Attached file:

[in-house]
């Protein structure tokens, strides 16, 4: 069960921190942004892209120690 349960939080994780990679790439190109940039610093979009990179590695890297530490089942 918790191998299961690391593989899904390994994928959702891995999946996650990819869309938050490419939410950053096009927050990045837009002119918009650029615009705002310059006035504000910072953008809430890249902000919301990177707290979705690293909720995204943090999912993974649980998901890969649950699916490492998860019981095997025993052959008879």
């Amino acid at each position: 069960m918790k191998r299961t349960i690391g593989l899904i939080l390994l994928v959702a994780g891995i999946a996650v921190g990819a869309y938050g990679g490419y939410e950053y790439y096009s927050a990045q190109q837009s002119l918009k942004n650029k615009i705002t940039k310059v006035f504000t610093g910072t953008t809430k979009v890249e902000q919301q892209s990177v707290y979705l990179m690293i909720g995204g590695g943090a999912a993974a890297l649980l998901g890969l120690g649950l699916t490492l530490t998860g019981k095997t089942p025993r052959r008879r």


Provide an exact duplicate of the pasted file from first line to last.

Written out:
[in-house]
């Protein structure tokens, strides 16, 4: 069960921190942004892209120690 349960939080994780990679790439190109940039610093979009990179590695890297530490089942 918790191998299961690391593989899904390994994928959702891995999946996650990819869309938050490419939410950053096009927050990045837009002119918009650029615009705002310059006035504000910072953008809430890249902000919301990177707290979705690293909720995204943090999912993974649980998901890969649950699916490492998860019981095997025993052959008879």
């Amino acid at each position: 069960m918790k191998r299961t349960i690391g593989l899904i939080l390994l994928v959702a994780g891995i999946a996650v921190g990819a869309y938050g990679g490419y939410e950053y790439y096009s927050a990045q190109q837009s002119l918009k942004n650029k615009i705002t940039k310059v006035f504000t610093g910072t953008t809430k979009v890249e902000q919301q892209s990177v707290y979705l990179m690293i909720g995204g590695g943090a999912a993974a890297l649980l998901g890969l120690g649950l699916t490492l530490t998860g019981k095997t089942p025993r052959r008879r």